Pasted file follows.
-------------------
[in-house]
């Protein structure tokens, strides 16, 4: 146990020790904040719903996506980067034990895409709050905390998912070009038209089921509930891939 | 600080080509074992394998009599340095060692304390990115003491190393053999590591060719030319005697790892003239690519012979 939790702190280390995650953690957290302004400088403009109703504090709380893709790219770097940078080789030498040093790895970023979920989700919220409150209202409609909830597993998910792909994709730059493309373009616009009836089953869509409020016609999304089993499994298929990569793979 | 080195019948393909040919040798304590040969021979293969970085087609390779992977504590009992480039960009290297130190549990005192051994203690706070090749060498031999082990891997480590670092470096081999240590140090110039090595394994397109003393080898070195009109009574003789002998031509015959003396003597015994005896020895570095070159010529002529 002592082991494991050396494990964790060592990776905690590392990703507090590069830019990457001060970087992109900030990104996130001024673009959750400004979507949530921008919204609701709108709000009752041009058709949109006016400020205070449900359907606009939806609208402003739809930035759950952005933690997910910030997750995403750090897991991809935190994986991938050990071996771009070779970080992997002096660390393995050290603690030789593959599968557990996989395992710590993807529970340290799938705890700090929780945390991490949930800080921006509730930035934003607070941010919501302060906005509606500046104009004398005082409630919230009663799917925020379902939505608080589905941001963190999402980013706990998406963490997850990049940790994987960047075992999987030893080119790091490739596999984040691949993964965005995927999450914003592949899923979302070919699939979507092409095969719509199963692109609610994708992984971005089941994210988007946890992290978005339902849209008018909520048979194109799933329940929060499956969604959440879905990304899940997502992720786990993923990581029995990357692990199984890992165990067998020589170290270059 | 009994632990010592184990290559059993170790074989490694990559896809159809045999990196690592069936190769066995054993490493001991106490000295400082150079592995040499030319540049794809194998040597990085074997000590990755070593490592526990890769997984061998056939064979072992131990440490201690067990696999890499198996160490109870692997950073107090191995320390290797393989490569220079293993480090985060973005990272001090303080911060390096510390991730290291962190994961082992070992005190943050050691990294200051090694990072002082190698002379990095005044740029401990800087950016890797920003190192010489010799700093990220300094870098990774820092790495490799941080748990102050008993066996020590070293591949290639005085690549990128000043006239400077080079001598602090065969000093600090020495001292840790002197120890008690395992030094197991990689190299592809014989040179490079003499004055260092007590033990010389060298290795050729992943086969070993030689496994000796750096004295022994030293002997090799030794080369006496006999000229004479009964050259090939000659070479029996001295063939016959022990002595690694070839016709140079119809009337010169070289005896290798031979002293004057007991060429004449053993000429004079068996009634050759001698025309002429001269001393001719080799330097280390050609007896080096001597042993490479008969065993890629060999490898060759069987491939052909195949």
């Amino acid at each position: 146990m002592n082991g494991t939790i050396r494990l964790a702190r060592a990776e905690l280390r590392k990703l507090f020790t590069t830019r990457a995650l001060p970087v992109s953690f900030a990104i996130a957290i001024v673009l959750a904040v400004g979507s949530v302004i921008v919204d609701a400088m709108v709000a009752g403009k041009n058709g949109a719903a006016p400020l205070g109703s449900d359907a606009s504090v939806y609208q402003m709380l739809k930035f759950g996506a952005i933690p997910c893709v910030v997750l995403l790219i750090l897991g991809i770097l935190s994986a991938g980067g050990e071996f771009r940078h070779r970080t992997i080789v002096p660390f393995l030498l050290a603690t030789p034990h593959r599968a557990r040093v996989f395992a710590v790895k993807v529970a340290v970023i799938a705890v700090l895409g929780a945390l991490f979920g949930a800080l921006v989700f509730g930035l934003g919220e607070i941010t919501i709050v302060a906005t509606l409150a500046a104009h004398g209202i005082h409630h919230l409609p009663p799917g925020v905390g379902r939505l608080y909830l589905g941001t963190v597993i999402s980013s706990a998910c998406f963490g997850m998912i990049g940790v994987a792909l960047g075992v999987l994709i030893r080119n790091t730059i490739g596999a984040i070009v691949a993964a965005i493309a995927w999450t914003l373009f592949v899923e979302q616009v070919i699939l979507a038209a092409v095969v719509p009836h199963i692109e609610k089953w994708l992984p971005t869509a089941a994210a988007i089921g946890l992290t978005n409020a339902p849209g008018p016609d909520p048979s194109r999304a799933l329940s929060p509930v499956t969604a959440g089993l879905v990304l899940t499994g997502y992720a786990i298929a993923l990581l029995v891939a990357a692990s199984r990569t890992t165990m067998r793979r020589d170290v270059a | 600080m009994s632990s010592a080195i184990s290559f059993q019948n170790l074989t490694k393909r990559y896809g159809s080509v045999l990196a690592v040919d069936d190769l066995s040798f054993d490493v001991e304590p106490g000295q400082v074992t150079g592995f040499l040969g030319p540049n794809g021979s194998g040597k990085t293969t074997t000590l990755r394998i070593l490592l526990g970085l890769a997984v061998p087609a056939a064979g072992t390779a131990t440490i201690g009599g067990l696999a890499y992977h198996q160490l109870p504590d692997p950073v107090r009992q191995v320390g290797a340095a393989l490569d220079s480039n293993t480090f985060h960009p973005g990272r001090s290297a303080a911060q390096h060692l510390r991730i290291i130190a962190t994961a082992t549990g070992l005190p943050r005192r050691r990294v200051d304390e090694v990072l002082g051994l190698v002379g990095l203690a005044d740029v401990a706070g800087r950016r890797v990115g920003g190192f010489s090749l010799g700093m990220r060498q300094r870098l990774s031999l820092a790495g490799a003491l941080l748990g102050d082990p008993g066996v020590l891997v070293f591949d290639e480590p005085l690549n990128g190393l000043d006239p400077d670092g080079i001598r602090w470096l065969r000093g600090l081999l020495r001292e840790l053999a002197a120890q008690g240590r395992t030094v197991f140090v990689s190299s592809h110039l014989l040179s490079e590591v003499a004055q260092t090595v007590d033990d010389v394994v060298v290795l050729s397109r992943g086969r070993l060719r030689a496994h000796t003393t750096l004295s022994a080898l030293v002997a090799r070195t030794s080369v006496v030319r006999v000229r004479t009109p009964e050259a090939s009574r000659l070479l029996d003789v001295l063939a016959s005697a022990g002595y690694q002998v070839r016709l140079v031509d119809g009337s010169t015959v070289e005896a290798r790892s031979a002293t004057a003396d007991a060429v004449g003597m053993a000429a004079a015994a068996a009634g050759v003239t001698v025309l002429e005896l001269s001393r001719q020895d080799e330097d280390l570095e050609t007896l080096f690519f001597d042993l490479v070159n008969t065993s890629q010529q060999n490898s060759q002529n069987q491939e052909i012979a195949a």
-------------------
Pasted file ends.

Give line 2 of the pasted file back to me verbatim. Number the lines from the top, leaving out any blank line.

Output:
């Protein structure tokens, strides 16, 4: 146990020790904040719903996506980067034990895409709050905390998912070009038209089921509930891939 | 600080080509074992394998009599340095060692304390990115003491190393053999590591060719030319005697790892003239690519012979 939790702190280390995650953690957290302004400088403009109703504090709380893709790219770097940078080789030498040093790895970023979920989700919220409150209202409609909830597993998910792909994709730059493309373009616009009836089953869509409020016609999304089993499994298929990569793979 | 080195019948393909040919040798304590040969021979293969970085087609390779992977504590009992480039960009290297130190549990005192051994203690706070090749060498031999082990891997480590670092470096081999240590140090110039090595394994397109003393080898070195009109009574003789002998031509015959003396003597015994005896020895570095070159010529002529 002592082991494991050396494990964790060592990776905690590392990703507090590069830019990457001060970087992109900030990104996130001024673009959750400004979507949530921008919204609701709108709000009752041009058709949109006016400020205070449900359907606009939806609208402003739809930035759950952005933690997910910030997750995403750090897991991809935190994986991938050990071996771009070779970080992997002096660390393995050290603690030789593959599968557990996989395992710590993807529970340290799938705890700090929780945390991490949930800080921006509730930035934003607070941010919501302060906005509606500046104009004398005082409630919230009663799917925020379902939505608080589905941001963190999402980013706990998406963490997850990049940790994987960047075992999987030893080119790091490739596999984040691949993964965005995927999450914003592949899923979302070919699939979507092409095969719509199963692109609610994708992984971005089941994210988007946890992290978005339902849209008018909520048979194109799933329940929060499956969604959440879905990304899940997502992720786990993923990581029995990357692990199984890992165990067998020589170290270059 | 009994632990010592184990290559059993170790074989490694990559896809159809045999990196690592069936190769066995054993490493001991106490000295400082150079592995040499030319540049794809194998040597990085074997000590990755070593490592526990890769997984061998056939064979072992131990440490201690067990696999890499198996160490109870692997950073107090191995320390290797393989490569220079293993480090985060973005990272001090303080911060390096510390991730290291962190994961082992070992005190943050050691990294200051090694990072002082190698002379990095005044740029401990800087950016890797920003190192010489010799700093990220300094870098990774820092790495490799941080748990102050008993066996020590070293591949290639005085690549990128000043006239400077080079001598602090065969000093600090020495001292840790002197120890008690395992030094197991990689190299592809014989040179490079003499004055260092007590033990010389060298290795050729992943086969070993030689496994000796750096004295022994030293002997090799030794080369006496006999000229004479009964050259090939000659070479029996001295063939016959022990002595690694070839016709140079119809009337010169070289005896290798031979002293004057007991060429004449053993000429004079068996009634050759001698025309002429001269001393001719080799330097280390050609007896080096001597042993490479008969065993890629060999490898060759069987491939052909195949």